It was a good time to be born, on the verge of spring, March 7th 1804, in a bookshop. Hatchards Bookshop in Piccadilly to be exact. Only fathers were present at the birth, but that would change.
The original progenitors of the Royal Horticultural Society were John Wedgwood, son of the great pottery manufacturer and abolitionist; William Townsend Aiton, Superintendent of the Royal Botanic Gardens, Kew; the explorer and plantsman Sir Joseph Banks, who had travelled with Captain Cook and was then President of the Royal Society; James Dickson, a nurseryman; William Forsyth, Superintendent of the gardens of St. James's Palace and Kensington Palace; Charles Francis Greville, a mineralogist and horticulturist; and Richard Anthony Salisbury. They thought they would hold a few meetings and present some scholarly papers, but they were soon planting their first garden.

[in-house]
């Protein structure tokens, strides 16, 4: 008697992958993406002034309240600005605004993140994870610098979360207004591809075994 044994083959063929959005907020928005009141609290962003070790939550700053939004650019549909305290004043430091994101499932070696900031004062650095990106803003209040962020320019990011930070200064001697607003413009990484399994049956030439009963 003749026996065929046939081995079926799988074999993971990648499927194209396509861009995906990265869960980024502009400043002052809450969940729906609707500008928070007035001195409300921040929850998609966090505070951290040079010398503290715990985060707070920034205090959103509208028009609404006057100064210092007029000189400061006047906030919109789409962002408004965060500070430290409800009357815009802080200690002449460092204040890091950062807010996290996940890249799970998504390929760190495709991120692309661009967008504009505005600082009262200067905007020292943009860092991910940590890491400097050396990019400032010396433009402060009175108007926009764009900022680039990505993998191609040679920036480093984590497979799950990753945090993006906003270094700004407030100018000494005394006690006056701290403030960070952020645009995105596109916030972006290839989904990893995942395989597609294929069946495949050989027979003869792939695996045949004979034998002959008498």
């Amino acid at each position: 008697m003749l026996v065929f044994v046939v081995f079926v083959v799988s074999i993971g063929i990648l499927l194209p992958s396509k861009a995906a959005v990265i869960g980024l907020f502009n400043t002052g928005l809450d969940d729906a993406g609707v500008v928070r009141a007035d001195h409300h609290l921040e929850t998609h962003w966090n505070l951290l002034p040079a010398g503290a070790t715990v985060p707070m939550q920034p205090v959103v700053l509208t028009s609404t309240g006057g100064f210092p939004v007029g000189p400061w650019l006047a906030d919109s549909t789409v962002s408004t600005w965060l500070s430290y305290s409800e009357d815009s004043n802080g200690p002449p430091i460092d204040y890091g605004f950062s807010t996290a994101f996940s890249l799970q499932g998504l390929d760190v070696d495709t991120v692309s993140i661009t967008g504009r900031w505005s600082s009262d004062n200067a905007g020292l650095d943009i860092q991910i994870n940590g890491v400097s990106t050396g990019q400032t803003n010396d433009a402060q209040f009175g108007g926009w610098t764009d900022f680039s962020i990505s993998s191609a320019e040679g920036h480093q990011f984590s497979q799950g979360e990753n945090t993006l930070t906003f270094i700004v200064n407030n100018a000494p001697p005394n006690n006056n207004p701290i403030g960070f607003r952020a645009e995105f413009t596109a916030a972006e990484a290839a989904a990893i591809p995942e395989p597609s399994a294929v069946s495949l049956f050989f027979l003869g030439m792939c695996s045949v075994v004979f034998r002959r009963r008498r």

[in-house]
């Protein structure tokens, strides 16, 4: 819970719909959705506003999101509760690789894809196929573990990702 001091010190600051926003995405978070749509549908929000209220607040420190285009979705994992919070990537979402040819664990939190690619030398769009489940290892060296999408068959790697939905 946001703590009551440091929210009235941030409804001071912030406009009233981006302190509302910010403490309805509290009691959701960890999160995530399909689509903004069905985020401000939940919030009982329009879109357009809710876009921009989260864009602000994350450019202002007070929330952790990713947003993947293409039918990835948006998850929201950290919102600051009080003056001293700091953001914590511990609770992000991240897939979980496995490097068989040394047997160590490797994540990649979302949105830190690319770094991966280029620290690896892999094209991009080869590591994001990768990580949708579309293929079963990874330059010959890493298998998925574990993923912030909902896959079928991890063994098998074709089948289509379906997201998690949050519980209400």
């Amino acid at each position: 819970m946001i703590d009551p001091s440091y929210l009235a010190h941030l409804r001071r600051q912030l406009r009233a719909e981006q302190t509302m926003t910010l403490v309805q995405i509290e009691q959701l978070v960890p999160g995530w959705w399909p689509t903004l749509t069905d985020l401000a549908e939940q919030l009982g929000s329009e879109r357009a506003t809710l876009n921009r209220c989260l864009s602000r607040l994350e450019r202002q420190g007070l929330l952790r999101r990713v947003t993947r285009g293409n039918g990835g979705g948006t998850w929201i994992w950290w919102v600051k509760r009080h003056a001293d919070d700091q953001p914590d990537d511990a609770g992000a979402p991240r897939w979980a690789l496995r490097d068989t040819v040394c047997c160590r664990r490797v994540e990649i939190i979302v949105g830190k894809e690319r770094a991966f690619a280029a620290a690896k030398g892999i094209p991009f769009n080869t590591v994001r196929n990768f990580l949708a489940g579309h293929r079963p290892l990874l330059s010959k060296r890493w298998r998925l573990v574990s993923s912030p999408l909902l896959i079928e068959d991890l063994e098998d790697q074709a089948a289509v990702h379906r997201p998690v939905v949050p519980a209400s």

Today the Royal Horticultural Society (the Society received its Royal Charter in 1861) has four flagship gardens open to the public: Wisley Garden, near the village of Wisley in Surrey; Rosemoor in Devon; Hyde Hall in Essex and Harlow Carr in Harrogate, North Yorkshire. Every May, RHS Chelsea bursts on the scene.
The Society held Great Spring Shows for years before opening the first Chelsea Flower Show in 1913 in the grounds of the Royal Hospital, Chelsea. Since then Chelsea has been an annual event (with breaks during the First and Second World Wars), blossoming every late May with plants, gardens, garden tools, statues, gardeners, and friends. . .